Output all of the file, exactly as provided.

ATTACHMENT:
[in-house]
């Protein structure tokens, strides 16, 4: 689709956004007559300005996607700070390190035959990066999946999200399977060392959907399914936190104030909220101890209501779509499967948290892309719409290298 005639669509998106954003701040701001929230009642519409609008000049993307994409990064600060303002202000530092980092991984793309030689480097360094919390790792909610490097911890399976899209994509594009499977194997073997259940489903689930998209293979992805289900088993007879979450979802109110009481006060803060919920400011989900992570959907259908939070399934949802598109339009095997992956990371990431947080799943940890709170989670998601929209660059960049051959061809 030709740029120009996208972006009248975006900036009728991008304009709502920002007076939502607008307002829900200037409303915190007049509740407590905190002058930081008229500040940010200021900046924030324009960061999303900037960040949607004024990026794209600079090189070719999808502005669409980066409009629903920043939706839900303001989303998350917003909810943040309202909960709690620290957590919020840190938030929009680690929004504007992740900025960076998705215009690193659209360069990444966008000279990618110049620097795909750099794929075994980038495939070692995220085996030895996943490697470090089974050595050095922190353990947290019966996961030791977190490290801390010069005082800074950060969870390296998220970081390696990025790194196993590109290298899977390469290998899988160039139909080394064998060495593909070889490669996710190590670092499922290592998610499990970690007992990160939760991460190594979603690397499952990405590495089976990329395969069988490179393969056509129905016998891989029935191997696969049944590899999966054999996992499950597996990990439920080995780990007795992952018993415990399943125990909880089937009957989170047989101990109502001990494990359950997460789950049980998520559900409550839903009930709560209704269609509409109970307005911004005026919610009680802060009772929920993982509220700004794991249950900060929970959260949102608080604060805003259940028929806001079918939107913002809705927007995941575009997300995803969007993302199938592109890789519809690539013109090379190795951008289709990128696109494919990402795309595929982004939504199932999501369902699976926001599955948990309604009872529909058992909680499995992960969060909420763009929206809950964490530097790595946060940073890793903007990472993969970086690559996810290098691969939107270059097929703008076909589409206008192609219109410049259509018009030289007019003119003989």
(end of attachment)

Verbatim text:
[in-house]
């Protein structure tokens, strides 16, 4: 689709956004007559300005996607700070390190035959990066999946999200399977060392959907399914936190104030909220101890209501779509499967948290892309719409290298 005639669509998106954003701040701001929230009642519409609008000049993307994409990064600060303002202000530092980092991984793309030689480097360094919390790792909610490097911890399976899209994509594009499977194997073997259940489903689930998209293979992805289900088993007879979450979802109110009481006060803060919920400011989900992570959907259908939070399934949802598109339009095997992956990371990431947080799943940890709170989670998601929209660059960049051959061809 030709740029120009996208972006009248975006900036009728991008304009709502920002007076939502607008307002829900200037409303915190007049509740407590905190002058930081008229500040940010200021900046924030324009960061999303900037960040949607004024990026794209600079090189070719999808502005669409980066409009629903920043939706839900303001989303998350917003909810943040309202909960709690620290957590919020840190938030929009680690929004504007992740900025960076998705215009690193659209360069990444966008000279990618110049620097795909750099794929075994980038495939070692995220085996030895996943490697470090089974050595050095922190353990947290019966996961030791977190490290801390010069005082800074950060969870390296998220970081390696990025790194196993590109290298899977390469290998899988160039139909080394064998060495593909070889490669996710190590670092499922290592998610499990970690007992990160939760991460190594979603690397499952990405590495089976990329395969069988490179393969056509129905016998891989029935191997696969049944590899999966054999996992499950597996990990439920080995780990007795992952018993415990399943125990909880089937009957989170047989101990109502001990494990359950997460789950049980998520559900409550839903009930709560209704269609509409109970307005911004005026919610009680802060009772929920993982509220700004794991249950900060929970959260949102608080604060805003259940028929806001079918939107913002809705927007995941575009997300995803969007993302199938592109890789519809690539013109090379190795951008289709990128696109494919990402795309595929982004939504199932999501369902699976926001599955948990309604009872529909058992909680499995992960969060909420763009929206809950964490530097790595946060940073890793903007990472993969970086690559996810290098691969939107270059097929703008076909589409206008192609219109410049259509018009030289007019003119003989």